NGFS in November 2023 published its ‘Phase IV’ scenarios, which include a scenario in the with both high physical and transition risks. This new NGFS scenario, named ‘Fragmented World’, has a similar overall narrative to our own Too Little Too Late scenario: “It explores more adverse impacts as a result of climate policies being implemented in a fragmented manner, both intertemporally and geographically, meaning that countries delay the implementation (‘too late’), and then diverge in their mitigation stringency, rendering efforts overall insufficient to reach net zero (‘too little’).”  

While this scenario was designed to be severe, including a combination of plausible physical and transition climate-related risks, it is only one hypothetical scenario among many possible ways that climate-related risks could play out in the coming decades. Stress test scenarios are not intended to be used as a predictive tool, their purpose is to explore how risks might plausibly evolve.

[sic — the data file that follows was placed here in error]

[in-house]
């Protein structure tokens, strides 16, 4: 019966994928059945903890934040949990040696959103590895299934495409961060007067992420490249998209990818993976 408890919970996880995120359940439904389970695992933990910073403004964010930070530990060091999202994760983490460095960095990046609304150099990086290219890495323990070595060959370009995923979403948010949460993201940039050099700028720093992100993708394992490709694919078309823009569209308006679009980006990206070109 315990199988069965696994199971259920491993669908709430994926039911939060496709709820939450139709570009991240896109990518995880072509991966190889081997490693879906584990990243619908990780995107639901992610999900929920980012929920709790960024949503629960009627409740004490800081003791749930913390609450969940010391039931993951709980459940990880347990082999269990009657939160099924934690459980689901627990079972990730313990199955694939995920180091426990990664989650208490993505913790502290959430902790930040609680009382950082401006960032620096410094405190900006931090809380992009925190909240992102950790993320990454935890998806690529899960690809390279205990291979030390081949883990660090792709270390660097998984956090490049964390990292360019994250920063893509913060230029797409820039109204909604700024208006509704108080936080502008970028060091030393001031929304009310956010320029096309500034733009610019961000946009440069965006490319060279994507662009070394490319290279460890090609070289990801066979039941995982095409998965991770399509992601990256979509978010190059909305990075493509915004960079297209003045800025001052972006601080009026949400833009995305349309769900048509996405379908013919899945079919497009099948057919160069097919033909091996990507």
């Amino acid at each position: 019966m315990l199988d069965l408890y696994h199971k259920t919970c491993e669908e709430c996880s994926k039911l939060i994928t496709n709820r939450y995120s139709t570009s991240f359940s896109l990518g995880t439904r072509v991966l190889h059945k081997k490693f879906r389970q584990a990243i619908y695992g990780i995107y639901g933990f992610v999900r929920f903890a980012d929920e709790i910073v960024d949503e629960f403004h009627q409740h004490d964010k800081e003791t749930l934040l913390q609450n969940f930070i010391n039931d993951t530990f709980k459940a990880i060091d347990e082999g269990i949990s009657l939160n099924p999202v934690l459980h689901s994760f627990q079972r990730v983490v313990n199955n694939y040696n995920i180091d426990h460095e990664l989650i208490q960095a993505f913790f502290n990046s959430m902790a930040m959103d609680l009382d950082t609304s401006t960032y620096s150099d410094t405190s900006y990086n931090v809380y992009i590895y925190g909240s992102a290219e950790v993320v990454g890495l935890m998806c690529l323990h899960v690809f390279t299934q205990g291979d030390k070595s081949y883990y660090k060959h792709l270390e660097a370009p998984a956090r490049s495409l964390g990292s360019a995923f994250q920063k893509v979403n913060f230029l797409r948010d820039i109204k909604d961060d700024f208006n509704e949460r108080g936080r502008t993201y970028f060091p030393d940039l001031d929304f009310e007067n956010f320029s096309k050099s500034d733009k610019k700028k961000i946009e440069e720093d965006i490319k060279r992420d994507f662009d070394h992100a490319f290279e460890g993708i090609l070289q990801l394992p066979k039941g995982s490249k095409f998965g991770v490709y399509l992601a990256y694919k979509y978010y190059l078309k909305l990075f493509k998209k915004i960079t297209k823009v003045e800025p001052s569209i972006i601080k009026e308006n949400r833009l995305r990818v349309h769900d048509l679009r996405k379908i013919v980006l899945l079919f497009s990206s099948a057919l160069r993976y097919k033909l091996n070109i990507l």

The name of the scenario comes from a framework that the NGFS developed for categorising climate scenarios according to the severity of physical risks and transition risks. In this framework, ‘Too Little Too Late’ refers to scenarios with a combination of high physical risks and high transition risks. In our scenario, limited and delayed global policy action to reduce greenhouse gas emissions is insufficient to prevent significant physical climate change, so it fits into the ‘Too Little Too Late’ category and the name suits the narrative of the scenario. However, we recognise that there are a range of potential scenarios that could be developed within this NGFS category, over various time horizons.